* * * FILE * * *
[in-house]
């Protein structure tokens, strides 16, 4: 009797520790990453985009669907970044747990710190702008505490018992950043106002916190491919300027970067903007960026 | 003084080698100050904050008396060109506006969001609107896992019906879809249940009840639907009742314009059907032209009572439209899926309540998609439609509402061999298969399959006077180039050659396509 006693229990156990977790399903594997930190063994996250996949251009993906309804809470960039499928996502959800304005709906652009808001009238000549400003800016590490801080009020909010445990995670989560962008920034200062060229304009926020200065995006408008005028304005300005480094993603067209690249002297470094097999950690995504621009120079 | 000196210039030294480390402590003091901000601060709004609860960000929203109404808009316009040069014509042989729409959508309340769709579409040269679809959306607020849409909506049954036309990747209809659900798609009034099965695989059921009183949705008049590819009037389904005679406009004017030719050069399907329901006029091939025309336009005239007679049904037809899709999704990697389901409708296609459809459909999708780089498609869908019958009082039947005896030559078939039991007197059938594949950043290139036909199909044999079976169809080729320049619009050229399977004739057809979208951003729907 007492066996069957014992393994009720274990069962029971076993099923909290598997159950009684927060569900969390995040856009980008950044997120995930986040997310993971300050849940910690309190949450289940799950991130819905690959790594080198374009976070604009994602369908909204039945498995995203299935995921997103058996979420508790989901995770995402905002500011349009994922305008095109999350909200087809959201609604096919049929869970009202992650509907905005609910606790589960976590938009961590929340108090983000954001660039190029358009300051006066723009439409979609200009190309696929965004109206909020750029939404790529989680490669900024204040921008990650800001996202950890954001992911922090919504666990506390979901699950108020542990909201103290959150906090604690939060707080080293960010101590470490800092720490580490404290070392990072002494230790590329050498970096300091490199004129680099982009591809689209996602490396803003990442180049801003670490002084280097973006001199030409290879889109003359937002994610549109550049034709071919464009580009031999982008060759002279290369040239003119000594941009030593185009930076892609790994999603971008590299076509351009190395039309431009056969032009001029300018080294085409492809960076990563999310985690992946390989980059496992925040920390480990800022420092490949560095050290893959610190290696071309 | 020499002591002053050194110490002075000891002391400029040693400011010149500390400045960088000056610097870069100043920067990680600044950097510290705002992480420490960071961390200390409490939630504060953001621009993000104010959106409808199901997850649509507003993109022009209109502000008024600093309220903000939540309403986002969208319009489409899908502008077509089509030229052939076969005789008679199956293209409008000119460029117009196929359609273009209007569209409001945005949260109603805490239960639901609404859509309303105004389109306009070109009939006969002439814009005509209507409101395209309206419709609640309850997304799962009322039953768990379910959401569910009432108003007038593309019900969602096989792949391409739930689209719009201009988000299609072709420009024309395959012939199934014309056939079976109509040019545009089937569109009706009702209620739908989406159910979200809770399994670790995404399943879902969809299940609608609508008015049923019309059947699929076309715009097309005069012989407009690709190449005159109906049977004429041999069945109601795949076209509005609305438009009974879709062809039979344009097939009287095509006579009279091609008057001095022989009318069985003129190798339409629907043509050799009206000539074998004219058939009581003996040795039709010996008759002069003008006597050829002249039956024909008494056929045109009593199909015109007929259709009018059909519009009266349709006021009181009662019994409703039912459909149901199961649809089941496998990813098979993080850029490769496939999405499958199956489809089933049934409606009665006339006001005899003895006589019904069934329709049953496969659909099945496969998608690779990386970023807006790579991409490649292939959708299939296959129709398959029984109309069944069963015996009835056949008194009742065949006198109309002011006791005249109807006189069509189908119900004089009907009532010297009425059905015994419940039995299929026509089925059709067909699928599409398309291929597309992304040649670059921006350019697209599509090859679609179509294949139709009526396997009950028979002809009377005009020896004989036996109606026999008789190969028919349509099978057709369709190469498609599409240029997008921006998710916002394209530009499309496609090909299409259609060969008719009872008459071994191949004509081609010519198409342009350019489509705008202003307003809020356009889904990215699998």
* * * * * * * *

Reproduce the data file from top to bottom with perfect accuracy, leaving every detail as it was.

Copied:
[in-house]
């Protein structure tokens, strides 16, 4: 009797520790990453985009669907970044747990710190702008505490018992950043106002916190491919300027970067903007960026 | 003084080698100050904050008396060109506006969001609107896992019906879809249940009840639907009742314009059907032209009572439209899926309540998609439609509402061999298969399959006077180039050659396509 006693229990156990977790399903594997930190063994996250996949251009993906309804809470960039499928996502959800304005709906652009808001009238000549400003800016590490801080009020909010445990995670989560962008920034200062060229304009926020200065995006408008005028304005300005480094993603067209690249002297470094097999950690995504621009120079 | 000196210039030294480390402590003091901000601060709004609860960000929203109404808009316009040069014509042989729409959508309340769709579409040269679809959306607020849409909506049954036309990747209809659900798609009034099965695989059921009183949705008049590819009037389904005679406009004017030719050069399907329901006029091939025309336009005239007679049904037809899709999704990697389901409708296609459809459909999708780089498609869908019958009082039947005896030559078939039991007197059938594949950043290139036909199909044999079976169809080729320049619009050229399977004739057809979208951003729907 007492066996069957014992393994009720274990069962029971076993099923909290598997159950009684927060569900969390995040856009980008950044997120995930986040997310993971300050849940910690309190949450289940799950991130819905690959790594080198374009976070604009994602369908909204039945498995995203299935995921997103058996979420508790989901995770995402905002500011349009994922305008095109999350909200087809959201609604096919049929869970009202992650509907905005609910606790589960976590938009961590929340108090983000954001660039190029358009300051006066723009439409979609200009190309696929965004109206909020750029939404790529989680490669900024204040921008990650800001996202950890954001992911922090919504666990506390979901699950108020542990909201103290959150906090604690939060707080080293960010101590470490800092720490580490404290070392990072002494230790590329050498970096300091490199004129680099982009591809689209996602490396803003990442180049801003670490002084280097973006001199030409290879889109003359937002994610549109550049034709071919464009580009031999982008060759002279290369040239003119000594941009030593185009930076892609790994999603971008590299076509351009190395039309431009056969032009001029300018080294085409492809960076990563999310985690992946390989980059496992925040920390480990800022420092490949560095050290893959610190290696071309 | 020499002591002053050194110490002075000891002391400029040693400011010149500390400045960088000056610097870069100043920067990680600044950097510290705002992480420490960071961390200390409490939630504060953001621009993000104010959106409808199901997850649509507003993109022009209109502000008024600093309220903000939540309403986002969208319009489409899908502008077509089509030229052939076969005789008679199956293209409008000119460029117009196929359609273009209007569209409001945005949260109603805490239960639901609404859509309303105004389109306009070109009939006969002439814009005509209507409101395209309206419709609640309850997304799962009322039953768990379910959401569910009432108003007038593309019900969602096989792949391409739930689209719009201009988000299609072709420009024309395959012939199934014309056939079976109509040019545009089937569109009706009702209620739908989406159910979200809770399994670790995404399943879902969809299940609608609508008015049923019309059947699929076309715009097309005069012989407009690709190449005159109906049977004429041999069945109601795949076209509005609305438009009974879709062809039979344009097939009287095509006579009279091609008057001095022989009318069985003129190798339409629907043509050799009206000539074998004219058939009581003996040795039709010996008759002069003008006597050829002249039956024909008494056929045109009593199909015109007929259709009018059909519009009266349709006021009181009662019994409703039912459909149901199961649809089941496998990813098979993080850029490769496939999405499958199956489809089933049934409606009665006339006001005899003895006589019904069934329709049953496969659909099945496969998608690779990386970023807006790579991409490649292939959708299939296959129709398959029984109309069944069963015996009835056949008194009742065949006198109309002011006791005249109807006189069509189908119900004089009907009532010297009425059905015994419940039995299929026509089925059709067909699928599409398309291929597309992304040649670059921006350019697209599509090859679609179509294949139709009526396997009950028979002809009377005009020896004989036996109606026999008789190969028919349509099978057709369709190469498609599409240029997008921006998710916002394209530009499309496609090909299409259609060969008719009872008459071994191949004509081609010519198409342009350019489509705008202003307003809020356009889904990215699998």